The Archives of American Art also holds material lent for microfilming (reel D9) including a diary dated June 12, 1851-August 17, 1851. This material was returned to the Adirondack Museum in Blue Mountain Lake, New York and is not described in the collection container inventory.
The Adirondack Museum lent one diary for microfilming in 1964. The rest of the collection was acquired from several donors between 1959 and 1997. The noted collector Charles E. Feinberg donated letters in 1959 and, Mrs. Helen S. McEntee, who married the nephew of Jervis McEntee, donated the five volumes of diaries in 1964. William Gaffken, director of the insurance company that acquired the McEntee family insurance business, donated the remaining papers in 1997.
Use of original papers requires and appointment and is limited to the Archives' Washington, D.C., Research Center.
Correspondence, including two letters to engraver and landscape painter John Frederick Kensett, 1832-1833, four to his son, John W. Casilear, Jr. 1891-1892; typed excerpts from a diary kept by Kensett, 1840-1841; genealogical and biographical material including family documents, articles and publication extracts about Casilear, compiled and/or annotated by Grace Casilear Burr, John W. Casilear, Jr., and historian Foster Wild Rice; five original Casilear engravings; reproductions of art works; lists of art work; and family photographs, including a daguerreotype of Casilear, and two unidentified ambrotypes.
Biographical / Historical:
Engraver, painter. The Casilear family were engravers of bank notes. In 1840, Casilear along with friends John Frederick Kensett, Asher B. Durand and others, went to Europe to study art.
Donated by Lawrence Fleischman, who received them from Foster Wild Rice, 1962. Rice, the great-grandson of bank note engraver Nathaniel Jocelyn, wrote a brief history of the Jocelyn family of engravers, The Jocelyn Engravers (1948), with whom Casilear was associated in the bank note engraving business. He acquired the papers from Grace Casilear Burr (d. 1906), and Miss Elinor Woolson, Casilear descendents.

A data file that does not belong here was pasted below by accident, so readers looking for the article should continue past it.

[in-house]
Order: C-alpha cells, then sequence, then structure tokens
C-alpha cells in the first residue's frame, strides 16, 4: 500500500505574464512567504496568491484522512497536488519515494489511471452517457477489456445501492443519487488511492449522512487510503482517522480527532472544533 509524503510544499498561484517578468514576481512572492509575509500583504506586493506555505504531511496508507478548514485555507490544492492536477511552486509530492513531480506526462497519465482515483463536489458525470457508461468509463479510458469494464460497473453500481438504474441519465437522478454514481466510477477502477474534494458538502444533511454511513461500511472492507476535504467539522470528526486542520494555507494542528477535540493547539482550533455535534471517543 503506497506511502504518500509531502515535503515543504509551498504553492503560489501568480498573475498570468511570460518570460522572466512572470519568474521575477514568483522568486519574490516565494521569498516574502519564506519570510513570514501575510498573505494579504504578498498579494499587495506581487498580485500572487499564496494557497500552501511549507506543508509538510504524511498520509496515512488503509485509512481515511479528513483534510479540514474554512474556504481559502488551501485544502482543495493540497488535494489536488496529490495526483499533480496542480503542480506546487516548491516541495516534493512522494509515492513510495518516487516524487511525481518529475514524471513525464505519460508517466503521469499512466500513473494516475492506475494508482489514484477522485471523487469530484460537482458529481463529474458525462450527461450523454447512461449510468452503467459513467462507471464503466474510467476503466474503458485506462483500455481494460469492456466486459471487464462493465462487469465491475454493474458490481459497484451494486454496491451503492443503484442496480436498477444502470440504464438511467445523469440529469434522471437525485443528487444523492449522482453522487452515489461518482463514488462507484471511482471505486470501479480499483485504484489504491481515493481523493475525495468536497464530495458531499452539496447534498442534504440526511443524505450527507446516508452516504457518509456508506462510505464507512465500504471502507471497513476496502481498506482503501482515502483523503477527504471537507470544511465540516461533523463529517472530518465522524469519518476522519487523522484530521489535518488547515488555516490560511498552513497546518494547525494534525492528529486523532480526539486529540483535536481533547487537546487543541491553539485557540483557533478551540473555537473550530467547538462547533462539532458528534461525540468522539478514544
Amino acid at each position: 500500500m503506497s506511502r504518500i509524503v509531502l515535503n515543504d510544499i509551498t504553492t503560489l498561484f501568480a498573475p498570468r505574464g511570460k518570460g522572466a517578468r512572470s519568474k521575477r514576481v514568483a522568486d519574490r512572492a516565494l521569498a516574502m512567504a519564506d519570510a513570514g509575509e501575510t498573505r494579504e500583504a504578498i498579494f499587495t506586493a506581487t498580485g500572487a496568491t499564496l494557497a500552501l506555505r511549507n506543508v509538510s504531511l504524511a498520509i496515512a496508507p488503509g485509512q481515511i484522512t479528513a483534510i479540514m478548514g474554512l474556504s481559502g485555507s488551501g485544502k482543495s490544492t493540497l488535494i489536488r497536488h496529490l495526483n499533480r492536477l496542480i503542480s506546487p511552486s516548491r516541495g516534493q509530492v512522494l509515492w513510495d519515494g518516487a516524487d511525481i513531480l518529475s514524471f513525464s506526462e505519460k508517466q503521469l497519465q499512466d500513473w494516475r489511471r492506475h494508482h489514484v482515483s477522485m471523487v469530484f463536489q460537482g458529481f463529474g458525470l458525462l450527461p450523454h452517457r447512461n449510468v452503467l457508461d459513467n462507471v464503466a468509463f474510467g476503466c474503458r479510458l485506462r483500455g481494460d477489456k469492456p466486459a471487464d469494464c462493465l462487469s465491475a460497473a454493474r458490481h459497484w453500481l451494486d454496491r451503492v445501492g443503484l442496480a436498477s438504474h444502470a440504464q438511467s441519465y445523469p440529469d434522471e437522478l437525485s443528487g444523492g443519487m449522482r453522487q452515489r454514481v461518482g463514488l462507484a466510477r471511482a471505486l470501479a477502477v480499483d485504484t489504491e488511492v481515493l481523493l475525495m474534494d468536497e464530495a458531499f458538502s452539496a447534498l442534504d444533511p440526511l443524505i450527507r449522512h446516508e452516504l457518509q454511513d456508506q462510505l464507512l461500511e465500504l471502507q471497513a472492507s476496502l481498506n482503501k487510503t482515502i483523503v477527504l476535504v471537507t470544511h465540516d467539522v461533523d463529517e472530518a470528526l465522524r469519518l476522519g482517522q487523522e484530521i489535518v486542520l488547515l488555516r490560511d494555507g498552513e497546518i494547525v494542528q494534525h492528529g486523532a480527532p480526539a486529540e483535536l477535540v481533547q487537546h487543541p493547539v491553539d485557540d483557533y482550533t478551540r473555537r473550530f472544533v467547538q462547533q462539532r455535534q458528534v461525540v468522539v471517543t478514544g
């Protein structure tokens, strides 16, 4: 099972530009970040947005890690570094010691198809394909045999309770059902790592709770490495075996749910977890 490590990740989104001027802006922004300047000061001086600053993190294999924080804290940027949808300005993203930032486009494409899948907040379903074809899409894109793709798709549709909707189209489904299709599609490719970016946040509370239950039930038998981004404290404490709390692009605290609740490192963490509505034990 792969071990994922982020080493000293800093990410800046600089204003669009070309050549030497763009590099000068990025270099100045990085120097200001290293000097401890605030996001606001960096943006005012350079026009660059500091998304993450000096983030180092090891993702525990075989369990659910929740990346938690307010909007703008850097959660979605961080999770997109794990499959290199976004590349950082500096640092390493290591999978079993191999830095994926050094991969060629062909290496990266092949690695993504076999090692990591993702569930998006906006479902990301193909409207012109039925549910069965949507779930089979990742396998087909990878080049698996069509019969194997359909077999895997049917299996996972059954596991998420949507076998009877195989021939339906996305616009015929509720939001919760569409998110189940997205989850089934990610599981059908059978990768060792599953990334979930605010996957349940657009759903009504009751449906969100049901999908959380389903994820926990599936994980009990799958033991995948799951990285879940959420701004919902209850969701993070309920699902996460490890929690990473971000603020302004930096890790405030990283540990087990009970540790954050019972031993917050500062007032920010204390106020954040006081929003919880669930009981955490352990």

Use of original papers requires an appointment and is limited to the Archives' Washington, D.C., Research Center. Microfilmed materials must be consulted on microfilm. Contact Reference Services for more information.
Letters and documents of 19th century Americans, outstanding in literature and the arts.
Correspondents include: Washington Allston, Alexander Anderson, John Audubon, Samuel P. Avery, John Warner Barber, Mathew B. Brady, John Casilear, Vincent Colyer, Christopher P. Cranch, Felix O. C. Darley, Daniel P. Huntington, Washington Irving, James J. Jarves, Charles Lanman, Charles Leslie,Benjamin Lossing, Samuel F. B. Morse, Rembrandt Peale, Thomas B. Read, Thomas A. Richards, Thomas B. Thorpe, William D. Washington, and Benjamin West.
Biographical / Historical:
Editor; New York City. Edited, with his brother George, Literary World, 1847, and published a journal with him, 1848-1853. Also, edited CYCLOPAEDIA OF AMERICAN LITERATURE, 1855.
Microfilmed 1956 by the Archives of American Art with other art-related papers in the Manuscript Division of the New York Public Library. Included in the microfilming project were selected papers of the Art Division and the Prints Division.
The Archives of American art does not own the original papers. Use is limited to the microfilm copy.
Narrative of the Texan Santa Fé Expedition : comprising a description of a tour through Texas, and across the great southwestern prairies, the Camanche and Caygüa hunting-grounds : with an account of the sufferings from want of food, losses from hostile Indians, and final capture of the Texans, and their march, as prisoners, to the city of Mexico / by Geo. Wilkins Kendall
Kendall's Santa Fé Expedition
Texan Santa Fé Expedition
Kendall, Geo. Wilkins (George Wilkins) 1809-1867 Search this